U.S. Loses Bid to Limit Disclosure in Dotcom Extradition
The U.S. lost a bid to limit the amount of information it must turn over to Megaupload.com founder Kim Dotcom, accused of orchestrating the biggest copyright infringement in the country’s history, in his fight against extradition from New Zealand.
New Zealand High Court Justice Helen Winkelmann today rejected a U.S. request to review a district court judge’s order to turn over evidence relating to Dotcom’s indictment, including all records obtained in connection with covert operations undertaken by agents involved in the investigation.
“The NZ High Court ruling in @KimDotcom case citing Bill of Rights protects Kim’s rights and the rights of all New Zealand residents,” Ira Rothken, a lawyer for Dotcom, wrote on Twitter following the ruling.
Dotcom, 38, was indicted in what U.S. prosecutors dubbed a “Mega Conspiracy,” accusing his file-sharing website of generating more than $175 million in criminal proceeds from the exchange of pirated film, music, book and software files. He faces as long as 20 years in prison for each of the racketeering and money-laundering charges in the indictment, with the U.S. seeking his extradition for a trial in Virginia.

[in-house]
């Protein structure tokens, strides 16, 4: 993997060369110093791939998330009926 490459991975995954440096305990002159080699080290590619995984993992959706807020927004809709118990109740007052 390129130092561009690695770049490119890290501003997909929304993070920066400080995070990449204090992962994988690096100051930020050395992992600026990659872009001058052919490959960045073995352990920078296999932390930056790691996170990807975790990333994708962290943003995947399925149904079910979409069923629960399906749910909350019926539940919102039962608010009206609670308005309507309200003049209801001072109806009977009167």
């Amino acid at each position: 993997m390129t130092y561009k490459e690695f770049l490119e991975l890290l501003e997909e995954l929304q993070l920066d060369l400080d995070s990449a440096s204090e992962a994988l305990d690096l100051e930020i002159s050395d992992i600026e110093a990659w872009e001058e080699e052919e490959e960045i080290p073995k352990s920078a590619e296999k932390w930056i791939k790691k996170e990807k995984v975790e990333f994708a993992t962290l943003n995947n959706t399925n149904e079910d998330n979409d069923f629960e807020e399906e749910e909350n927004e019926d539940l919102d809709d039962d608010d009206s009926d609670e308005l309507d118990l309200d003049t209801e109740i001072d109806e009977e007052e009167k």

The amount of documentation ordered to be turned over to Dotcom was unprecedented in the country or anywhere else for extradition cases, the U.S. had said.
“Disclosure in relation to extradition cases is extremely limited,” prosecutors had said, according to a summary of the arguments written by Winkelmann.
Extradition hearings are “essentially criminal in character” and the accused must be assured a fair hearing, according to New Zealand’s Bill of Rights, Winkelmann wrote.
“The more significant the rights affected, the more stringent the procedural rules designed to maintain the fairness of the process are likely to be,” the judge wrote.
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